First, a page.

But Do You Actually Take Tricks?
As we said, trick taking is a newer mechanic for us. We have undoubtedly played some trick taking games beforehand, however we weren’t necessarily focussed on the grand scheme of things. We just played it round to round. Skull King encourages a more staggered play. Because every round increases players’ hand sizes, it also increases the confidence in their claimed tricks. Your hands are never on show, but your bet is there in card form as a constant reminder to both you and the opposition… and that’s where some next level tactics might rock up!
You’d be surprised at how intense a feeling it is to have such a piece of vital information visible. Everyone sees it. Getting it right is the only way to score big… They aren’t going to let that happen! But, don’t digress, round to round it changes based on your confidence with the cards dealt. If you have a bad round, it can be turned around!
Skull King requires you to have the exact number of tricks claimed. No more, no less. And it’s the same for the opposition too! That said, the difference in points gained against lost is tremendous. A correct claim of five bags you 100 points, whereas being one off loses you 10 points multiplied by the difference… Now, rules aside, this is where you can get vicious. You see someone’s managed that claim of seven tricks. 140 points! (And that’s without bonuses!) Of course, you don’t want them to win… and even one trick off would hinder them, greatly. Taking the fall and playing the alternative card to make them win again would be diabolically evil. And entirely encouraged! It is, of course, a game for pirates!
Grandpa Beck’s Games’ Skull King includes the legendary expansions for Skull King. This includes new cards and optional mechanics. As far as new cards go, they come in three flavours. Sticking to the theme of piracy and the seven seas, this expansion introduces mermaids that not even the pirate king can resist. It also throws in a whole tonne of booty – pirate lingo for treasure and loot for those of us more sophisticated. And, of course, the cause of death to many a legendary pirate; the Kraken.
The optional mechanics added here give more purpose to the pirate cards in the base game. Interestingly, every pirate card is unique but has the same purpose: trump the current suit. The optional rules in here make it so they fit into their personalised theme, and give players a slight advantage when used! It’s all about timing though, as cards used on the last turn may not result in favourable bonuses!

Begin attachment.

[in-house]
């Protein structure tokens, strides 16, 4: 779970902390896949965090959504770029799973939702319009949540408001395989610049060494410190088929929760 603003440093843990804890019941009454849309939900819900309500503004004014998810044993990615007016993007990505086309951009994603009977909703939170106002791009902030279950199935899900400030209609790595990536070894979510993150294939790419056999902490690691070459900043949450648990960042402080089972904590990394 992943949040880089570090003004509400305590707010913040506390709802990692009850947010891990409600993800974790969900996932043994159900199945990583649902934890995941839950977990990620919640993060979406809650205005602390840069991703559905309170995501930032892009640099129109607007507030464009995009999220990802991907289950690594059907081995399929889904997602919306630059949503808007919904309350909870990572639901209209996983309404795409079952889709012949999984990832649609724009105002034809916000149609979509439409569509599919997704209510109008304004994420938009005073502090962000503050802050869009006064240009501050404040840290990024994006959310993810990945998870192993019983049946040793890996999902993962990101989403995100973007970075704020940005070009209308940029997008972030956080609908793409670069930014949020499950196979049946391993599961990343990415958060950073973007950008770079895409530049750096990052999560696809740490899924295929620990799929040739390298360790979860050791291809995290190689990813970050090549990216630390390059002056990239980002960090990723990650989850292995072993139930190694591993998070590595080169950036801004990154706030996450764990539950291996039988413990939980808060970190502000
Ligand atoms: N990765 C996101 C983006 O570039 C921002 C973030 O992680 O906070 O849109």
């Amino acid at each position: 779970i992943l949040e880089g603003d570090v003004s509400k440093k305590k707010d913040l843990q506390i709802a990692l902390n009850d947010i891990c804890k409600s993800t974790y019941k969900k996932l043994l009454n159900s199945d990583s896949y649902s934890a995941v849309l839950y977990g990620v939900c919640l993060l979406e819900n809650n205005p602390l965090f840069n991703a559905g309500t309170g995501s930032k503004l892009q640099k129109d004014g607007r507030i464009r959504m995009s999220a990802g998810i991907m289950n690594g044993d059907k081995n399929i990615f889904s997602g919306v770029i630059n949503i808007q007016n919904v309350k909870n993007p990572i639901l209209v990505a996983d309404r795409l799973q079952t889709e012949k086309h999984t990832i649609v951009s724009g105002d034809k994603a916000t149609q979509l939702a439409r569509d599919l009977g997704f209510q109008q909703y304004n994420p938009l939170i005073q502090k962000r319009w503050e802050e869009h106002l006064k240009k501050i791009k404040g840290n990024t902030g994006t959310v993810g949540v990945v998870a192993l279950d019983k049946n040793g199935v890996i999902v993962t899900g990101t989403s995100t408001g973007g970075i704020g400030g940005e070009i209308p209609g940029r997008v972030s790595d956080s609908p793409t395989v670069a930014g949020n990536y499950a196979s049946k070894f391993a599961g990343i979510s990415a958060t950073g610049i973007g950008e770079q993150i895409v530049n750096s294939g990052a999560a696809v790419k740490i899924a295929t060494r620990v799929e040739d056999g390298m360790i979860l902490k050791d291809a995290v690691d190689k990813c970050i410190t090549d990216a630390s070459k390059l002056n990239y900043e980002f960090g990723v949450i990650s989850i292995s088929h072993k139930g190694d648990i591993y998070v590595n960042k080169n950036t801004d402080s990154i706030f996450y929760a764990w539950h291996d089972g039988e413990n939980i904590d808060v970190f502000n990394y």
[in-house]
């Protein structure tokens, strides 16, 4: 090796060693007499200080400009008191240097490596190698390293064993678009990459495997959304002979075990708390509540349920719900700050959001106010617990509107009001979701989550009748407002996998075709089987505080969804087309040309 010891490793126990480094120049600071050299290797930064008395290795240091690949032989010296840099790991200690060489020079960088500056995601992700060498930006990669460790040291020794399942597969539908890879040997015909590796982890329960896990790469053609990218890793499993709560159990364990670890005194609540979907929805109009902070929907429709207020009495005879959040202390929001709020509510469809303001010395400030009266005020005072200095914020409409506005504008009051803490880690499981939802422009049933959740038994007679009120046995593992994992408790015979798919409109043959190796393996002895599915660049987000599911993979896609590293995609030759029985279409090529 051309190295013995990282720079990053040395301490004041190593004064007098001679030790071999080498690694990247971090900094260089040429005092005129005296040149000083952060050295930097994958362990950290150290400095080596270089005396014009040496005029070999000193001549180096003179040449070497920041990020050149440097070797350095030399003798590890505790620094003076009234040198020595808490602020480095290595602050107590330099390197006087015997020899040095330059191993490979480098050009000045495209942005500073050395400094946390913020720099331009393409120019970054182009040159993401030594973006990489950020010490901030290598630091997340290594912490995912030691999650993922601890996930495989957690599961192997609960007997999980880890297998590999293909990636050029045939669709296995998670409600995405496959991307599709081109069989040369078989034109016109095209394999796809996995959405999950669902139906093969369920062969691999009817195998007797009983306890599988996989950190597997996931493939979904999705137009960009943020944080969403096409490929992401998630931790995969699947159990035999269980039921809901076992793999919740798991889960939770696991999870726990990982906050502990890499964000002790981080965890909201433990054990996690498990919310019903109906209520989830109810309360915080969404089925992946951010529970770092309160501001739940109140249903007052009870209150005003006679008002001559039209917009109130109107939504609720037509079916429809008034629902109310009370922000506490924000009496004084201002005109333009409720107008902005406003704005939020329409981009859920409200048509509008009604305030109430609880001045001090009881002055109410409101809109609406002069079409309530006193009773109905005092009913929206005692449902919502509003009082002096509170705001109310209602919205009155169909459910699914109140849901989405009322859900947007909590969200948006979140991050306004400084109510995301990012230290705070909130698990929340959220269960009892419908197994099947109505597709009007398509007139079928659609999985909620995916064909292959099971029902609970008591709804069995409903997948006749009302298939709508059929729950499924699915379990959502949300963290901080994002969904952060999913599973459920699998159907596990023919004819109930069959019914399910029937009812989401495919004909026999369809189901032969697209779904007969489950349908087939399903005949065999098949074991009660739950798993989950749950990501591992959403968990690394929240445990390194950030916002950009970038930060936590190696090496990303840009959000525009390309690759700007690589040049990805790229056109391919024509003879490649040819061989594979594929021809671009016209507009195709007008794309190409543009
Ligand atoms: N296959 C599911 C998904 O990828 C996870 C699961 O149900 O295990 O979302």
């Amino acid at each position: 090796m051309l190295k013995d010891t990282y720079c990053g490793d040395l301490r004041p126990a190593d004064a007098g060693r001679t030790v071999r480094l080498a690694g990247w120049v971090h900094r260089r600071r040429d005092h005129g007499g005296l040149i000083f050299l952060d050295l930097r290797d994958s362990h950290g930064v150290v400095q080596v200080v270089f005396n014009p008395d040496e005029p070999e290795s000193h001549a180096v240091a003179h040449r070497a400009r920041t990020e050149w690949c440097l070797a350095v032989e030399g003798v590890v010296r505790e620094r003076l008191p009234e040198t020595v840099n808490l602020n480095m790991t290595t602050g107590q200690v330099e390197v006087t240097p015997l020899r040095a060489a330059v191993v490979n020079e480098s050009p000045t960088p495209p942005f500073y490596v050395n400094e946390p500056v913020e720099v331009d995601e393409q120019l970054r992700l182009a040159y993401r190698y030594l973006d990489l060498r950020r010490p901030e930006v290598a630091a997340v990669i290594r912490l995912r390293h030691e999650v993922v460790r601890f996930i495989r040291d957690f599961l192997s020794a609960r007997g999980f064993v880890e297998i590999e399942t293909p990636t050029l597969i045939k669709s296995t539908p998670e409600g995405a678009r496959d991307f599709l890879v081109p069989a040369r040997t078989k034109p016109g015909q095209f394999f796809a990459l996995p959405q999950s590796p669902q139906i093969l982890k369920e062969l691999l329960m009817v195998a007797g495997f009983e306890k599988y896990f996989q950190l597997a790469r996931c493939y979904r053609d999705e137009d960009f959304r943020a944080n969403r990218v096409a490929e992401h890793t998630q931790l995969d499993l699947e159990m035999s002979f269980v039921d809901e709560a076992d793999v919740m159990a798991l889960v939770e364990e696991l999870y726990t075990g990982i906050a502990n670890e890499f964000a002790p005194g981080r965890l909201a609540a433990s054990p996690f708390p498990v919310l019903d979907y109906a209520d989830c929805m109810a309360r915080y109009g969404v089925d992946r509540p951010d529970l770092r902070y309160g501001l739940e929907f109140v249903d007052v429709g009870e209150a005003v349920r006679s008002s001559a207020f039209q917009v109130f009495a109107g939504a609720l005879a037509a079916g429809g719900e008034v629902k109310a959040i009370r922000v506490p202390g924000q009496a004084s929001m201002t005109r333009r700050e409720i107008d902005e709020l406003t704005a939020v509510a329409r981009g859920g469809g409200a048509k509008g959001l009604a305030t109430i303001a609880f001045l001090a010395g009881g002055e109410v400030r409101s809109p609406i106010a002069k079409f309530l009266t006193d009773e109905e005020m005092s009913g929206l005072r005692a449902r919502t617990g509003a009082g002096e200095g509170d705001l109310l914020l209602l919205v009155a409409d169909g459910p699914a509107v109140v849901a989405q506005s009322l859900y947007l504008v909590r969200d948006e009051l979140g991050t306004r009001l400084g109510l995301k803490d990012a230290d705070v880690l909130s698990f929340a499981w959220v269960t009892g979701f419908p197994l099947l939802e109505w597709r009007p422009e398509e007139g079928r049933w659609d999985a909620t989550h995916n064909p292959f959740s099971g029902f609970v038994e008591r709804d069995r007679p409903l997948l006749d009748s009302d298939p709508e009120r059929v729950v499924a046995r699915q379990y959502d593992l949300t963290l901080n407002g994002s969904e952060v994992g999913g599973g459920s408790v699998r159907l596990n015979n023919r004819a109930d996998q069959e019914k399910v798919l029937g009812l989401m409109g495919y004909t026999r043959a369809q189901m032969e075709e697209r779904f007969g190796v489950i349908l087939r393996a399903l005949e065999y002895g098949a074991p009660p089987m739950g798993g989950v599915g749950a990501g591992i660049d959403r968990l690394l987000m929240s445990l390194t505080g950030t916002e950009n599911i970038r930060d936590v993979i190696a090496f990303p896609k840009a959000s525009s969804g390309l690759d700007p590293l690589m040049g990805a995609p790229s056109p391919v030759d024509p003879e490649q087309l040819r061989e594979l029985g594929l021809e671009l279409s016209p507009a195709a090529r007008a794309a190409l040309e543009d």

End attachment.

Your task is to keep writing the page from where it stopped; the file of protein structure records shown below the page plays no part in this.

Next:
Personally, we think the expansion is wonderful. It adds more to the game and alters the standard play enough to refresh it. We don’t feel the game needed refreshing, but it gives that option of some extras. Since playing with the expansion cards, we haven’t taken them out! They add something extra, but we don’t feel they’re essential for all players. The altered mechanics however are usually added about two games in. They spice up play for when it’s getting more competitive, but not so much that it stops being that fun, light, filler game we love!
Skull King is a top notch family game. Fast paced, accessible, and fun. Having something fast paced means you can, and no doubt will, get multiple games in. Having accessibility means its for the whole family. The fun element is what we love, and not just because “fun” is a hot word to use in a review. Skull King is genuinely, unequivocally fun. There’s an intensity to betting, and a gut wrenching nervousness to being on your bet mid round… but there’s never a staleness to play. We’ve never had someone sigh or pass on a game!
Pushing your luck is something that we love, and there’s some take that in there too. But with it being trick taking, there’s no sourness across rounds. You run a round, finalise it, run another. Only when the game’s over is there a clear winner, until then its literally anyone’s game! This is one we’ll be taking with us to family and friends, and one that will hit the table between larger games for a great unwind. It’s not ground breaking, but it’s undeniably fantastic!